How to recover a lost Word document

If you're looking for recent Word document recovery info, see:

For more on earlier versions of Word, see:

Resolution

To fix this problem, use the following methods in the order in which they're presented, as appropriate for your situation.

Method 1: Search for the original document

To do this, follow these steps, as appropriate for the version of Windows that you're running.

Windows 10 and Windows 7

  1. Select Start, type the document name in the Start Search box (.doc or .docx), and then press Enter. If the File list contains the document, double-click the document to open it in Word.
  2. If the File list does not contain the file, go to Method 2.

Method 2: Search for Word backup files

Word backup file names end with the .wbk extension. If the Always create backup copy option is selected, there may be a backup copy of the file.

Note

To locate this option:

  • Word for Office 365, Word 2019, Word 2016, and Word 2013: Select File, then Options, and then Advanced. Scroll down to the Save section and select Always create backup copy.
  • Word 2010: Select File, then Options. In the Save tab, select Always create backup copy.

To find the backup copy of the file, follow these steps:

  1. Locate the folder in which you last saved the missing file.
  2. Search for files that have the .wbk file name extension.

If there's no .wbk file in the original folder, search the computer for any .wbk files. To do this, follow these steps:

Windows 10 and Windows 7

  1. Select Start, type *.wbk in the Start Search box, and then press Enter.
  2. If the File list contains the backup file, repeat the steps in step 2 ("Search for files that have the .wbk file name extension") to open the file. If the File list does not contain the backup file, go to Method 3.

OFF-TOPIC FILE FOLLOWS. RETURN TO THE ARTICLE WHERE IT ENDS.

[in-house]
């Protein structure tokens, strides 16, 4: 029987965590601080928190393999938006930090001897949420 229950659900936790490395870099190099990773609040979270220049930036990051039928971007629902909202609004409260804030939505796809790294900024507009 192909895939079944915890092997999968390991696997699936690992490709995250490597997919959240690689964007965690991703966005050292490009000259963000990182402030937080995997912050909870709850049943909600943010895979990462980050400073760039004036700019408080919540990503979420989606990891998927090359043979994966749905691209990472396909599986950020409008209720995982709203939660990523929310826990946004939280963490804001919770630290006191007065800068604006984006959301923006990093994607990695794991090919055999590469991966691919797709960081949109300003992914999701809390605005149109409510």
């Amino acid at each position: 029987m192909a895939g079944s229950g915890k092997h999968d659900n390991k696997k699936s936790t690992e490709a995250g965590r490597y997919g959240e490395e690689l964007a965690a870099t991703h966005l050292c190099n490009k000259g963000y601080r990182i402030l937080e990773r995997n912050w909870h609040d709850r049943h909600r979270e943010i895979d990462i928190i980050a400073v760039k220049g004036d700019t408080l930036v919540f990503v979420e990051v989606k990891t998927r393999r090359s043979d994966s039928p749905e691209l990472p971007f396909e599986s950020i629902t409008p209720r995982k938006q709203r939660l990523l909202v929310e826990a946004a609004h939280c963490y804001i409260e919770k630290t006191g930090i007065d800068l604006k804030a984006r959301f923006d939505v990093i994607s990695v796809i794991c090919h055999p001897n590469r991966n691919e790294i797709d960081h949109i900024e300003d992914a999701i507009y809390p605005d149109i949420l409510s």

If you find any files that have the name "Backup of" followed by the name of the missing file, use one of the following procedures, as appropriate for the version of Word that you're running.

Word for Office 365, Word 2019, Word 2016, and Word 2013

  1. On the **File **menu, select Open, and then Browse. (In some versions, select **Computer **and then Browse.)
  2. In the Files of type list (All Word Documents), select All Files.
  3. Select the backup file that you found, and then select Open.

Word 2010

  1. On the File menu, select Open.
  2. In the Files of type list (All Word documents), select All Files.
  3. Select the backup file that you found, and then select Open.

Method 3: Search for AutoRecover files

AutoRecover file names end with the .asd extension. By default, Word searches for AutoRecover files every time that it starts, and then it displays all that it finds in the Document Recovery task pane.